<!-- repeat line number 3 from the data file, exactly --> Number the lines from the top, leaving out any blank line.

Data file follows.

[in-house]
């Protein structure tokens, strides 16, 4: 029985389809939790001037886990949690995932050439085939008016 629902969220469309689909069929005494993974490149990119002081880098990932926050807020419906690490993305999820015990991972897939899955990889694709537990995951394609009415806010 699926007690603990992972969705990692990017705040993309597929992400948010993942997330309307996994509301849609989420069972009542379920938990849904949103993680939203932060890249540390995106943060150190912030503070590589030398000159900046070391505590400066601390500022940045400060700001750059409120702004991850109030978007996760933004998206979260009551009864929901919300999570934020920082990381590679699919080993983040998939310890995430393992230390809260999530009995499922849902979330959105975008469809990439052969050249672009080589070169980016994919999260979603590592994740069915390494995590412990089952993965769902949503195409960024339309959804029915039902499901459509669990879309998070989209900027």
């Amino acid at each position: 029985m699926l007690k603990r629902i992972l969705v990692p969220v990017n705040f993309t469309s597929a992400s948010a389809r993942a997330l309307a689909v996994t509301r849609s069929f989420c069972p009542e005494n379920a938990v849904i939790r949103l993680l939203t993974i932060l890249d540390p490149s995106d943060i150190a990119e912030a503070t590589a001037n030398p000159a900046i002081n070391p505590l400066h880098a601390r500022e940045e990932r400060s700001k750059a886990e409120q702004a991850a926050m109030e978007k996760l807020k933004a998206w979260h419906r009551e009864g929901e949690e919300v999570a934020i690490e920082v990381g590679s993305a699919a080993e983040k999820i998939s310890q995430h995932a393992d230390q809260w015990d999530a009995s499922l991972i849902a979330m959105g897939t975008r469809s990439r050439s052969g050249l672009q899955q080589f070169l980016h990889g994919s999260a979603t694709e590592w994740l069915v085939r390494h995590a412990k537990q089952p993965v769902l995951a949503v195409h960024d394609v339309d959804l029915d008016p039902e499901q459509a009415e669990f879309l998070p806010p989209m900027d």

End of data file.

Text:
């Amino acid at each position: 029985m699926l007690k603990r629902i992972l969705v990692p969220v990017n705040f993309t469309s597929a992400s948010a389809r993942a997330l309307a689909v996994t509301r849609s069929f989420c069972p009542e005494n379920a938990v849904i939790r949103l993680l939203t993974i932060l890249d540390p490149s995106d943060i150190a990119e912030a503070t590589a001037n030398p000159a900046i002081n070391p505590l400066h880098a601390r500022e940045e990932r400060s700001k750059a886990e409120q702004a991850a926050m109030e978007k996760l807020k933004a998206w979260h419906r009551e009864g929901e949690e919300v999570a934020i690490e920082v990381g590679s993305a699919a080993e983040k999820i998939s310890q995430h995932a393992d230390q809260w015990d999530a009995s499922l991972i849902a979330m959105g897939t975008r469809s990439r050439s052969g050249l672009q899955q080589f070169l980016h990889g994919s999260a979603t694709e590592w994740l069915v085939r390494h995590a412990k537990q089952p993965v769902l995951a949503v195409h960024d394609v339309d959804l029915d008016p039902e499901q459509a009415e669990f879309l998070p806010p989209m900027d």